Stay on track

Health and wellness trackers

Health and wellness trackers have evolved enormously over the past twenty years. They are not just used by folks monitoring basic energy expenditure in calories and counting steps or Total active minutes during each day. Now, they are used by nearly every type of consumer from those wanting a discreet fashionable wearable to enthusiasts and athletes monitoring every aspect of their health from heart rate, to hydration, sleep, weight, calories in/out, VO2 Max and lactate threshold among other features.

If you have considered getting one or are just curious to learn more about the different models and what exactly they track, this guide to fitness trackers crafted by the folks over at, has more than enough information to help you find one that suits your needs without breaking the bank.

My first fitness tracker

I first purchased a fitness tracker in the early 2000’s. It was a Garmin Forerunner 205 – one of Garmin’s first GPS models. I wore it once, decided it was bulkier than carrying a server room on my wrist, and I didn’t think about it again until 2015, when I was training for my first marathon.

Taking part in several half marathons in the lead up to the Copenhagen Marathon 2015, wearing a Garmin 920XT, took some getting used to, and it’s probably only in the past few years, having replaced the watch strap twice and after numerous (automatic) software upgrades, that I’ve come to depend on this watch as an everyday tool.

Surrey Half Marathon 2015, wearing a Garmin Forerunner 920XT
Geneva Half Marathon 2015, wearing a Garmin Forerunner 920XT
Copenhagen Marathon 2015, wearing a Garmin Forerunner 920XT

Everyday tool

Apart from simply telling the time, counting steps and tracking activities – time, distance and pace for running, cycling and swimming etc. I have used the Garmin 920XT to track health stats including sleep and menstrual cycle. I also separately use the Strava app to capture activities including Peloton indoor cycling, and MyFitnessPal app to track fitness goals – food and exercise.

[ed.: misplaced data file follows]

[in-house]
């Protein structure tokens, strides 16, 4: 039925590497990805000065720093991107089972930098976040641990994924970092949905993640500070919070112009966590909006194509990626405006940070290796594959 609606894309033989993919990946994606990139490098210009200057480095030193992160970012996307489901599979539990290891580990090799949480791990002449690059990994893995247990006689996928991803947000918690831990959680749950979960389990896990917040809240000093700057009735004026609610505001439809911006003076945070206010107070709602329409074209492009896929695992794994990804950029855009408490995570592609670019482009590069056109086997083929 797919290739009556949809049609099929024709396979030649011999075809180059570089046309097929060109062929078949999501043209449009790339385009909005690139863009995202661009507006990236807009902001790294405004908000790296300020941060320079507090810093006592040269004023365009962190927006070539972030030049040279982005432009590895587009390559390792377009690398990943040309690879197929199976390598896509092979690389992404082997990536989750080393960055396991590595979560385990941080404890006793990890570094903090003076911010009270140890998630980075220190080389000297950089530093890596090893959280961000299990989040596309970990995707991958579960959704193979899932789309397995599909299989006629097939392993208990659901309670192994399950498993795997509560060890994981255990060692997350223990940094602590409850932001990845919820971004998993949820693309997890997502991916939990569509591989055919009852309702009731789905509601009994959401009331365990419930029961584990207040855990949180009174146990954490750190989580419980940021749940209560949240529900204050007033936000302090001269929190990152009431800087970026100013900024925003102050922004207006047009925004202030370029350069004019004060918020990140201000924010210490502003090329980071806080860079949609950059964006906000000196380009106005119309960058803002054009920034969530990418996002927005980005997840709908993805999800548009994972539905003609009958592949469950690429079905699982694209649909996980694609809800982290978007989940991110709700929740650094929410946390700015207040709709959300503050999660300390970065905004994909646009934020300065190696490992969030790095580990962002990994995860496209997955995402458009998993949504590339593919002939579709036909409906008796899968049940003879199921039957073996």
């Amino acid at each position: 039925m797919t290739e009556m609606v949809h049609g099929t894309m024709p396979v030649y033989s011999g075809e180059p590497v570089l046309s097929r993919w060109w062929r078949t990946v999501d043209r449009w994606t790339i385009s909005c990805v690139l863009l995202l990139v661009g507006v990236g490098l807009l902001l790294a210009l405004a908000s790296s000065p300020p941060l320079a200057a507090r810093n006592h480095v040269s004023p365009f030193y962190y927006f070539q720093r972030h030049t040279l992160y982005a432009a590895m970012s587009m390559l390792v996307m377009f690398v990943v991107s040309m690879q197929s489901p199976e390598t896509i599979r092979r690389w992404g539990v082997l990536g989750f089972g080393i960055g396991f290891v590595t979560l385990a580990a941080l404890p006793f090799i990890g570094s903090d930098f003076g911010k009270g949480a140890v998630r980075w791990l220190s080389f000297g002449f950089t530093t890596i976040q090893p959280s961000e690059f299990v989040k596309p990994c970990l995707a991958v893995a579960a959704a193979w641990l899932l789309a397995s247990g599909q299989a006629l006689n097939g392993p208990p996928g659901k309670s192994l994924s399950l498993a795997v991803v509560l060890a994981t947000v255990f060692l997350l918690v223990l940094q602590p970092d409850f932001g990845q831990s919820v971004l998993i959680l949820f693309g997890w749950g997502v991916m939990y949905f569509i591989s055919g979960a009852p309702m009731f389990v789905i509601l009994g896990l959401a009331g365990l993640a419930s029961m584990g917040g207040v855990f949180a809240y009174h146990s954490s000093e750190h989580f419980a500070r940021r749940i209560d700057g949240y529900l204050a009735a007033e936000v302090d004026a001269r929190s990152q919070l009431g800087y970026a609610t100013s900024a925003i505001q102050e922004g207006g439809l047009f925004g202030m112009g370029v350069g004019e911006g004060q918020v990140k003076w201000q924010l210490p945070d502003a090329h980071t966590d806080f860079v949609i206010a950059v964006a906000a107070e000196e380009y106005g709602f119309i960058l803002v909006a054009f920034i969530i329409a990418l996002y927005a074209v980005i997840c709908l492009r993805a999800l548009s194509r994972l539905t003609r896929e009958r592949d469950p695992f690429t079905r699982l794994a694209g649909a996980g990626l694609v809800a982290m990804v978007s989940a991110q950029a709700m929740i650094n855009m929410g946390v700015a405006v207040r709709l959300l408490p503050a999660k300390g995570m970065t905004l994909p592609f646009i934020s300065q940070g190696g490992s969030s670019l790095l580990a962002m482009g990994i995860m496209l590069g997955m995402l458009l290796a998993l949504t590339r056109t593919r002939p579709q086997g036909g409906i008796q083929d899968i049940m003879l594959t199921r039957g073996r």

As we approach 2021, and having had a Garmin 920XT for almost six years (it’s still in perfectly good working order), it’s time for me to upgrade, as I realize that a good fitness tracker isn’t just for training, it’s for living.

If like me, you are considering getting a fitness tracker or upgrading your current tracker, the Consumers Advocate guide is a useful tool with a comprehensive round-up of features, connectivity, cost, user experience and FAQs covering a dozen or so different brands.

My new smartwatch is a multisport GPS watch – Garmin fēnix 6S Sapphire. This watch has more features than the 920XT, including wearable maps, wrist-based heart rate, PacePro Strategy, and syncs with music streaming services, among others. I am excited to use the additional features, particularly as I’m looking to improve overall health and fitness and train for diverse and challenging events in 2021.

Share your views, reviews, thoughts and stories on fitness trackers or smartwatches & if you found this article useful, like and share.

Published by Zealousrunner

Faye is a London-based British Athletics registered athlete, coach, volunteer and licensed Leader in Running Fitness (LiRF), Movement and TRX Suspension Training. She regularly participates in endurance sports and is a member of Fulham Running Club.

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